Merkel's Plan to End the Euro
Whatever political settlement the Lisbon Treaty created to allow for the permanence of the euro is about to change. Chancellor Merkel willa significant change in the existing treaties, which will finally allow Greece and perhaps others to leave the euro but not the EU, and likely bestow on the eurozone effective authority to negotiate those exits without a vote of the entire EU.
(Update: Merkel's party, the CDU, has to allow member states to voluntarily leave the euro.)
Broadly speaking, the changes will be some sort of variation of this sentence: “If a member state is consistently unwilling or unable to stick to the rules that come with a common currency, it can voluntarily leave the Euro zone without leaving the European Union.” This would embrace and address the ECB’s legal stance that “a Member State’s exit from EMU, without a parallel withdrawal from the EU, would be legally inconceivable.”
A German proposal to allow the EU to boot out a eurozone member involuntarily has been rejected by Merkel’s party, at least for the moment. So, Merkel and Sarkozy seem content with coaxing Greece and others to volunteer to get out of the euro until the new euro is rightsized.
It is likely that Merkel will shape the clause to keep the arrangements for Greece’s (and others’) departure inside the eurozone. Euro membership’s irrevocability has always been a philosophical underpinning of accession, which explains why the treaties do not provide for an exit from the euro, and why it has been interpreted by the ECB and others as tantamount to seeking exit from the EU itself. How a euro exit will be negotiated and which member states get a say is all virgin territory, since this upsets the existing practical settlement of the mandatory eurozone. Even the Danish and British opt-outs are themselves reversible.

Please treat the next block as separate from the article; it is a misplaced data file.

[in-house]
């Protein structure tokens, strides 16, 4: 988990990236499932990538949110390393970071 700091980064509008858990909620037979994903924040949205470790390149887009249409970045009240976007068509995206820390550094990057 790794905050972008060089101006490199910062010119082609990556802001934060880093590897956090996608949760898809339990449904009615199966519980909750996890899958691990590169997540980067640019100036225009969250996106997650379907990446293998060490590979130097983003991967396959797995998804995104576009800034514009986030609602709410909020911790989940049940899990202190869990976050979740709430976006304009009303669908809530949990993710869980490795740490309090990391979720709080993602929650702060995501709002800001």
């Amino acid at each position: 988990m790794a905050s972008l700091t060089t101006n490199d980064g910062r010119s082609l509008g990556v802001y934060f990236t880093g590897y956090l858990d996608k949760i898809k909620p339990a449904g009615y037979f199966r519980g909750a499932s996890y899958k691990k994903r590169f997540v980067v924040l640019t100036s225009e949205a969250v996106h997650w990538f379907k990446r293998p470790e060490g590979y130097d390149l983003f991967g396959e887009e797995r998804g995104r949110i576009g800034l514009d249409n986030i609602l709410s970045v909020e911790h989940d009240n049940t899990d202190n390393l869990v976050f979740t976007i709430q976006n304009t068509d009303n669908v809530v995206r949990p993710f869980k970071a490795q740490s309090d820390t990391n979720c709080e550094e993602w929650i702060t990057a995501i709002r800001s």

The Lisbon Treaty's provisions set forth an agreed procedure for an exit from the EU alone that is an effective check on Commission largesse toward the exiting member state.
Article 50 of the Lisbon Treaty for the first time explicitly allowed a EU member to give notice of intent to exit the EU, after which the Commission would negotiate a separation agreement with the member state, which would be voted on by a qualified majority of the entire EU. Of course, exiting a treaty is always possible under the Vienna Convention on the Law on Treaties (Article 56(1)(b)), as Greenland showed in 1985 when it withdrew from the EU's predecessor, the European Economic Community. The Lisbon Treaty just settled how that would come about.
This is why non-euro member states should be circumspect about the likelihood that Merkel’s plan is to allow the eurozone alone to negotiate and effect a euro separation agreement with Greece. Such a move would dilute the EU-wide check on Commission behavior, and would create incentives within the eurozone to try to spread the nature and amount of the bribe to get a member state to “ask” to leave the euro over the entire EU without non-euro members ever having a vote on that deal.
Merkel’s reported call to Cameron seeking pre-approval of her unfinished euro-exit plans may be the last time she has to ask him for anything pertaining to the euro’s status in the EU.